We are excited about the Town Hall idea, and we are looking forward to using the next few months to pilot this program, assess the results, and make adjustments—to build a stronger community in the Berman Upper School.

 

Wednesday Study Period

The 2017–2018 school year is the third year in which we will be running a Study Period in the Upper School. This period is once per week, after lunch on Wednesdays, during which students are encouraged to meet with teachers, collaborate with peers, and/or work on school-related projects and assignments. We have used feedback from students and teachers to develop a mission statement for the Study Period as well as a new set of procedures that we hope will make this time even more purposeful and productive.

Mission Statement:

The purpose of the study period is to provide students and teachers a precious opportunity to meet with each other in order for students to receive guidance, help, clarification, or advice about class or classwork. This is a time when teachers have no other duties and students do not have other obligations and both are free to meet. Additionally, the study period affords students the opportunity to work together, either as peer helpers or on collaborative projects.  

Teachers and students may work one-on-one or in small groups, as the situation demands. If a teacher does not have a particular request for a meeting, he or she will have open office hours and will encourage students to meet during that time. Because teachers from the same department will share rooms, there is also the opportunity for teachers and students of different classes to help each other as appropriate.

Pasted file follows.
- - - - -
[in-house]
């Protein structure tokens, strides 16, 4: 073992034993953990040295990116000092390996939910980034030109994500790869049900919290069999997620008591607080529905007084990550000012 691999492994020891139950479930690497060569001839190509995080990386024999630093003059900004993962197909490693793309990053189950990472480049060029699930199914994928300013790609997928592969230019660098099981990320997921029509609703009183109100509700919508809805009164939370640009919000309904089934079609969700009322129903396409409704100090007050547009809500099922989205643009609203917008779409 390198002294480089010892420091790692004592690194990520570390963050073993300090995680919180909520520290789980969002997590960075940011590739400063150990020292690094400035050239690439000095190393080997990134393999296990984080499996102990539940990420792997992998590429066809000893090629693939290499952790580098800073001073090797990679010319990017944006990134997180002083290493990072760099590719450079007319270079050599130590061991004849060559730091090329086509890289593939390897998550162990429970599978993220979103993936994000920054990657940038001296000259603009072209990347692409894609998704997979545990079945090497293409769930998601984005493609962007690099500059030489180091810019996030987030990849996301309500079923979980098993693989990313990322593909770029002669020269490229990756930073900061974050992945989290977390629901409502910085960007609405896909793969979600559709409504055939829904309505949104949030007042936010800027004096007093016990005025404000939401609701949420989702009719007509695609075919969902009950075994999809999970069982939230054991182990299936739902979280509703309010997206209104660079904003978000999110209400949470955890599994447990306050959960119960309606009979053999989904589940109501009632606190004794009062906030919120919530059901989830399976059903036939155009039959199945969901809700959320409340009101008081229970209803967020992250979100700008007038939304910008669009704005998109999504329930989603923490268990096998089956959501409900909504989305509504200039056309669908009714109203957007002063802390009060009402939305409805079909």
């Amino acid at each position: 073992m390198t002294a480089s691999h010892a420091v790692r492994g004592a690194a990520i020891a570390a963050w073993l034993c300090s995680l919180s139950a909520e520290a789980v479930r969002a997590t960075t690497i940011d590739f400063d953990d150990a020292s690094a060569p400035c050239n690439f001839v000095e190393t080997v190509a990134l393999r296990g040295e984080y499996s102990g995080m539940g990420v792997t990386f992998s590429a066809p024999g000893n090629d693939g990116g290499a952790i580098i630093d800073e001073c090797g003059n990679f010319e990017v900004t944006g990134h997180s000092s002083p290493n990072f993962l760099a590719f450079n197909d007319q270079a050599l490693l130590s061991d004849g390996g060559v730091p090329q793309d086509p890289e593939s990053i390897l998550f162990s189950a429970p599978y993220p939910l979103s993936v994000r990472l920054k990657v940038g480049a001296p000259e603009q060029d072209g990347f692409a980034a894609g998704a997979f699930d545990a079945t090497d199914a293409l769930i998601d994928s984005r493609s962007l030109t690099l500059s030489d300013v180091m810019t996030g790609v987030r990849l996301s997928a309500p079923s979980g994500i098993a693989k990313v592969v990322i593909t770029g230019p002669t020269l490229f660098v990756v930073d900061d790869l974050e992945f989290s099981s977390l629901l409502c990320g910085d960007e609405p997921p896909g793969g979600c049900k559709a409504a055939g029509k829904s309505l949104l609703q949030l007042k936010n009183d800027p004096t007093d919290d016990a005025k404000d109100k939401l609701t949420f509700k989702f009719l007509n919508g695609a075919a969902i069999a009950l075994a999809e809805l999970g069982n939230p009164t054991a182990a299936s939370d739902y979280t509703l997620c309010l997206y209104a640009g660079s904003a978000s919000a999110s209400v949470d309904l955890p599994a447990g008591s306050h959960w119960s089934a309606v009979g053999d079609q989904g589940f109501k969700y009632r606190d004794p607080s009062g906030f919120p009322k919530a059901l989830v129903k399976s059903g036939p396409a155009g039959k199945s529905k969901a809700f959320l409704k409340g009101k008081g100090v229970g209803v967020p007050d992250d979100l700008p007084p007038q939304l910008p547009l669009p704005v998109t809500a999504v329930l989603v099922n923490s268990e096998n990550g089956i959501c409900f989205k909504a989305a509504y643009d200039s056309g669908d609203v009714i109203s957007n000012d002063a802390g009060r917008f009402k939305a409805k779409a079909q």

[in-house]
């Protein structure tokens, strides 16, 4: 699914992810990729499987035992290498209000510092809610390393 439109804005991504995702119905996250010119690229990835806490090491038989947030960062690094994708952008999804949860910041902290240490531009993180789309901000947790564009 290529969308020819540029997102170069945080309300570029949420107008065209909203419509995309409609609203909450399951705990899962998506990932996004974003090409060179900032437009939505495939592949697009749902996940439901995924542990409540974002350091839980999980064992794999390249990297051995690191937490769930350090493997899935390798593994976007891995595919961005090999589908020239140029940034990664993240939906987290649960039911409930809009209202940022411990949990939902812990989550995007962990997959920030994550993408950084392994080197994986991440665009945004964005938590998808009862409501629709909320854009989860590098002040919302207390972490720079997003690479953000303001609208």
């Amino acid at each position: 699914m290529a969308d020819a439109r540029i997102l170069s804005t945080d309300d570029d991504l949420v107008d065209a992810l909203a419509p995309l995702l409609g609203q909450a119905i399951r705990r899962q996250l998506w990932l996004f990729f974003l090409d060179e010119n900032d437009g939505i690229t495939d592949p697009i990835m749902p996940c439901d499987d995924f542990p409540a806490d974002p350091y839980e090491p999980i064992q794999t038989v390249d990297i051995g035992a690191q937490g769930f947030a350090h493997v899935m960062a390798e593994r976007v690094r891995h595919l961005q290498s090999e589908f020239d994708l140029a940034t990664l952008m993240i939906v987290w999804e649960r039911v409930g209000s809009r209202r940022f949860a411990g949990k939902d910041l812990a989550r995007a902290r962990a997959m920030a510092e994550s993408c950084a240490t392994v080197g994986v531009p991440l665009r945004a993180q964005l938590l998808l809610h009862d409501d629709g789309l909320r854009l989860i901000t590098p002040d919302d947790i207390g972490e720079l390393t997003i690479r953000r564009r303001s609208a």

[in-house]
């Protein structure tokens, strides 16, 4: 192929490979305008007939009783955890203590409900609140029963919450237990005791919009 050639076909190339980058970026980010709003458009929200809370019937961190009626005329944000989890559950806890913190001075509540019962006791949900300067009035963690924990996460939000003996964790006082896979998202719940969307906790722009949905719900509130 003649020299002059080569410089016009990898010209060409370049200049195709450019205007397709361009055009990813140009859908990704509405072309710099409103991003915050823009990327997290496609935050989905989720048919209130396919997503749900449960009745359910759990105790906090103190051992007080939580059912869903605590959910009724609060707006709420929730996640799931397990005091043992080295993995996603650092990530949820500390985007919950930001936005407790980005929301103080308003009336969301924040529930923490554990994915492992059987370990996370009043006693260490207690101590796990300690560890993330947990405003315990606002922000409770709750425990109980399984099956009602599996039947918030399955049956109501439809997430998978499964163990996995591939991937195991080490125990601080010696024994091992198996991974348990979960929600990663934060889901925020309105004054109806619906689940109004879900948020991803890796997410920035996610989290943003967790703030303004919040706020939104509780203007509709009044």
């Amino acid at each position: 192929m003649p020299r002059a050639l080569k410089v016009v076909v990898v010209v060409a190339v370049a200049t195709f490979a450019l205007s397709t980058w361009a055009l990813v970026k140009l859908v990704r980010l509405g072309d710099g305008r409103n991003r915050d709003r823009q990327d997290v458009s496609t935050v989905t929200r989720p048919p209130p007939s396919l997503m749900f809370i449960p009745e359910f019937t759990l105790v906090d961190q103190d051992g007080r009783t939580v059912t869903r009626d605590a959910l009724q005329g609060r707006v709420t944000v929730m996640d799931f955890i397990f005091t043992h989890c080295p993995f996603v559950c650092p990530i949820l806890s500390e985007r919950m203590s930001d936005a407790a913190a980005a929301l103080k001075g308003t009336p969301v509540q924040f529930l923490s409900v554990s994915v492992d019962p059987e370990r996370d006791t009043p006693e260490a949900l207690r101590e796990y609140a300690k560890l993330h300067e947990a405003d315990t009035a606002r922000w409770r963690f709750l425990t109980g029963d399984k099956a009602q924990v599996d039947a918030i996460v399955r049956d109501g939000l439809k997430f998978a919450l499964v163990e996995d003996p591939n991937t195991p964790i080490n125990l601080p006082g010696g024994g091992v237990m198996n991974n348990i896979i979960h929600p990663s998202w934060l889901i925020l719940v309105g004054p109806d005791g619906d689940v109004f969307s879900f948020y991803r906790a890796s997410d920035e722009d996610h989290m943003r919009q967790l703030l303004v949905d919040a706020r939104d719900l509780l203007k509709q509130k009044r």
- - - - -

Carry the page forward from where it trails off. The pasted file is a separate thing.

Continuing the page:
Department Study Period Office Locations
Mathematics Room 321 Tanakh Room 303
English Room 308 Talmud Room 319
History Room 304 Hebrew Room 316
Science Room 318

 

Ninth Graders:

During the first semester, freshmen will be assigned to proctored study hall in their third period classroom and with their third period teacher. (9th graders will thus be in rooms 305, 320, 323, and 325. Sulam students who are not in a general Berman class report to room 305.) After semester 1, students who are struggling academically will continue in proctored study hall while others will be free to work/study elsewhere.